Category Archives: History

THE WORLD OF CHÂTEAU BOUFFÉMONT: FIAC, International Fair of Contemporary Art

Our digital newsletter keeps you up to date with everything happening at Château Bouffémont – this week we delve into FIAC, International Fair of Contemporary Art.

 

 

A land of rolling pastoral hills and picturesque rivers, the Val-d’Oise region invites gentle reflections on nature and the self. Camille Pissarro’s paintings of ‘the essential nature of things’; Claude Monet’s Impressionist works formed in field-fresh air; Vincent Van Gogh’s Post-Impressionist dream fragments: imaginations have wandered through these green valleys and discovered in themselves unheard-of ideas.

 

This week we see FIAC, International Fair of Contemporary Art, launch in the heart of Paris. It offers a continuation of artistic imaginings and creativity, with a selection of almost 200 galleries – from Amsterdam to Zurich, New York to Tehran – given spaces in the city to exhibit works. Installations come from the modern masters of the early 21st century through to those pushing the boundaries of contemporary artistic thought. And with our French château near Paris, conveniently situated just 30km from the centre of the city, your stay affords the perfect time to visit this renowned art fair.

 

 

Among the grandeur of iconic Parisian settings, from the Grand Palais as a bastion of Art Nouveau to the Musée du Louvre, FIAC throws open the doors of the contemporary art world. Observe and explore vibrant aesthetics, immersive performances, cinematics and movements that crackle with potential. You can even experience a revival of Henri Matisse in joyful and unexpected forms, thanks to collaborations with Maison Matisse and artists given the opportunity to celebrate him through their own expressions.

 

Switch seamlessly from a royal château in France to regal glories, designed to showcase Parisian splendour to the world. The decorative intricacies of the Grand and Petit Palais, and the verdant Jardin des Tuileries, are works of art in themselves. They make an ideal backdrop to this international art event and host the majority of FIAC installations.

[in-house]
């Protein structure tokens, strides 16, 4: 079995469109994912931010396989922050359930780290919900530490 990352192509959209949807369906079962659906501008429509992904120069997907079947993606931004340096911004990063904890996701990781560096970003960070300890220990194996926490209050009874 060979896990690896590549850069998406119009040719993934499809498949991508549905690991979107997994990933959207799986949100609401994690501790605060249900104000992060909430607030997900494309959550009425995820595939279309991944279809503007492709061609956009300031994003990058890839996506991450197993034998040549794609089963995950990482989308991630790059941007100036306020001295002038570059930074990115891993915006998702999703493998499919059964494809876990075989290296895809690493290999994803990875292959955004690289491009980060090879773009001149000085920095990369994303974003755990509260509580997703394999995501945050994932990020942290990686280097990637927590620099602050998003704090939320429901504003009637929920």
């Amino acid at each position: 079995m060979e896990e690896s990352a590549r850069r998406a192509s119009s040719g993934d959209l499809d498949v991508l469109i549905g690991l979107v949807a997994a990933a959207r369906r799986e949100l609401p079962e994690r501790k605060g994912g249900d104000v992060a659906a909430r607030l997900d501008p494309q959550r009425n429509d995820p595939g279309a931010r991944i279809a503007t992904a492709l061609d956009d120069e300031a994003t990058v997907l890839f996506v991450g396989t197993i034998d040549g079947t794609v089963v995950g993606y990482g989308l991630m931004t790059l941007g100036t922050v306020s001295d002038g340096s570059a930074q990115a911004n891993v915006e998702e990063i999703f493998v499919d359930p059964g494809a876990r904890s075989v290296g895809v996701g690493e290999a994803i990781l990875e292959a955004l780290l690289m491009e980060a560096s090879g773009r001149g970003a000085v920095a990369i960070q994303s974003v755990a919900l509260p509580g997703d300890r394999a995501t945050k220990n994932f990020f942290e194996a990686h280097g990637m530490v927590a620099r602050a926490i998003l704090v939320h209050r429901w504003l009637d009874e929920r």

As you enter the Grand Palais, a billboard by Emekah Ogboh sets the tone for visitors with a thought-provoking message. Once beneath the glass-domed roof – a feat of Art Nouveau architecture, with its masterful ironwork – you can wander the many booths, which incorporate a large sculptural work by Yayoi Kusama in the Victoria Miro booth through to landmark pieces from the Hauser & Wirth collection. You can also meet artists, attend book signings on the Balcon d’honneur and more.

 

 

While you have to have a ticket to see the Grand Palais installations and events, the FIAC Programs also include a cultural performance program (Parades for FIAC), conferences (Conversation Room) and film screenings (Cinéphémère), that are free and open access – many hosted within the Petit Palais. Make your way past the imposing yet alluring golden gates into the marbled atrium, and explore the setting of this sister to the Grand Palais. The inner garden provides a thoughtful and picturesque setting in which to contemplate, discuss, or simply sit quietly for a moment. Close by, Jeff Koons’ ‘Bouquet of Tulips’ offers a tribute to the victims of the Paris terror attacks in the Champs-Élysées gardens.

 

 

This year, FIAC continues to offer a series of Hors les Murs, Outside the Walls, exhibitions in spaces beyond the Grand and Petit Palais. Head to Place de la Vendôme to experience more of Yayoi Kusama with her enormous, inflatable polka dot pumpkin. In the beautiful Jardin des Tuileries, take in the beauty of the garden cloaked in its autumnal colours, and enjoy twenty artworks that respond to their richly historical surroundings. If you’re imaginative in your observation of the garden, you’ll be rewarded. John M. Armleder’s new reading of his ‘Furniture Sculpture FS 85a’ sees three chairs suspended from trees in the Jardin du Tuileries, transforming this monumental work.

 

 

When you have taken your fill of art and let your imagination run free, our château near Paris awaits your return for a peaceful place to reflect. See you next time, for more news from us at the Château Bouffémont.

 

Keep in touch at @chateaubouffemont

 

The World of the Château Bouffémont: Exploring Montmorency Forest

Our digital newsletter keeps you up to date with everything happening at Château Bouffémont – this week, we take a trip into the beautiful forest of Montmorency

 

 

With its lavish Beaux Arts architecture and magnificent interior of wood-panelling and crystal chandeliers, the Château Bouffémont is a 19th century jewel in the heart of the verdant Val-d’Oise.